Rise of the Robots (Part 1)

The Great Recession (2007–09) was costlier than you could ever imagine.

Forget GDP contraction — by 2010, the economy had fully recovered.

Forget the decimation of the stock market — by 2012, it had recouped all of its losses.

Forget the massive layoffs — by 2016, unemployment had returned to pre-recession levels.

The cost I’m referring to is far more insidious… with deeply profound and wide-reaching consequences… in fact, we may never recover.

See, the Great Recession took a lasting toll on human life.

Since the onset of the recession in December 2007, fertility rates in the United States have fallen by nearly 20%. By one expert’s projection, “Had pre-recession fertility rates remained steady through 2018, there would have been 800,000 more births last year [in 2018].”

Let’s try to quantify that in economic terms, shall we?

The value of a statistical life (VSL) is a simple algorithm — used by government agencies like the Department of Transportation, the Centers for Disease Control and the Environmental Protection Agency — that assigns a monetary value to every theoretical human life.

Per the latest VSL data, one human life is worth $10 million.

Therefore, the economic loss of 800,000 nonbirths caused by the Great Recession runs north of $8 trillion. Worse yet, as long as fertility rates continue to decline, the $8 trillion figure will exponentially expand every year.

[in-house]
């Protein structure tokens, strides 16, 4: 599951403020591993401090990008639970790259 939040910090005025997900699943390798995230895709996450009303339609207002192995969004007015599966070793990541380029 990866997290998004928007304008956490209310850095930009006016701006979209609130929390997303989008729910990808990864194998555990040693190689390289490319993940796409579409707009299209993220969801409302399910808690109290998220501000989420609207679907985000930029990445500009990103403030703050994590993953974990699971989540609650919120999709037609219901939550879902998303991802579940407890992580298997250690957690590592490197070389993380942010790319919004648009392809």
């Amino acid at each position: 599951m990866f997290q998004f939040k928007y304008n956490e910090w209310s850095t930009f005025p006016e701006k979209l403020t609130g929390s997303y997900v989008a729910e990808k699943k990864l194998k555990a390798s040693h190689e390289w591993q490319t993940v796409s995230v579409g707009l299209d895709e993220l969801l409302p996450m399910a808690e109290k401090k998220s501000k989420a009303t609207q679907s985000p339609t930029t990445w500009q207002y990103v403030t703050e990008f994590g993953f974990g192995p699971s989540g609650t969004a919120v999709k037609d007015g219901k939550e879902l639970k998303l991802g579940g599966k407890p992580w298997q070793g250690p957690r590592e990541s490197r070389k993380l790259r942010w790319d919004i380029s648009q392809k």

Ask any economist and they’ll tell you that a declining population is a nation killer.

When fewer people make less stuff… fewer people consume less stuff… fewer people invest in less stuff… and fewer people innovate less stuff…

Societal problems and countrywide instability are very predictable outcomes.

Or as John Maynard Keynes once said in a lecture called Some Economic Consequences of a Declining Population

“An era of increasing population tends to promote optimism, since demand will, in general, tend to exceed, rather than fall short of, what was hoped for… But in an era of declining population the opposite is true. Demand tends to be below what was expected and a state of oversupply is less easily corrected.”

But this two-part series isn’t about babies (or the lack thereof)…

It’s about robots.

See, robots represent an exacerbation of America’s population problem… a classic double-whammy… more gasoline on the fire… a genuine existential threat to our status as the world’s premier nation.

In the manufacturing industry alone, there are already 228 robots for every 10,000 U.S. workers… and the rate of automation is growing by 10–15% per year.

Industries like health care, transportation, agriculture and defense are experiencing similar robot takeovers… with the Rust Belt — highly unionized Midwestern states — having the highest robot intensity.

So should you be concerned?

Given the coinciding population problem, definitely.

According to a brand-new study from MIT and Boston University, every robot added per 1,000 workers in the United States causes wages to erode by 0.42% and the employment-to-population ratio goes down by 0.2%.

The study suggests that robots have killed 400,000 American jobs to date. Although U.S. workers will surrender millions of jobs to robots throughout the decade, it’s not all bad news…

I’ll placate your robot anxiety next week.

iI Part 2, we’ll cover how to invest alongside the rise of the robots.

Onward and upward,

robert

Robert Williams

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Robert Williams

After nearly 20 years in the trenches of high finance, Robert has joined St. Paul Research to assume the role of Chief Futurist. Robert cut his teeth as an analyst for one of the most revered and prestigious medical institutions on Earth, whose endowment is valued at $4.3 billion. From there, Robert became the lead...

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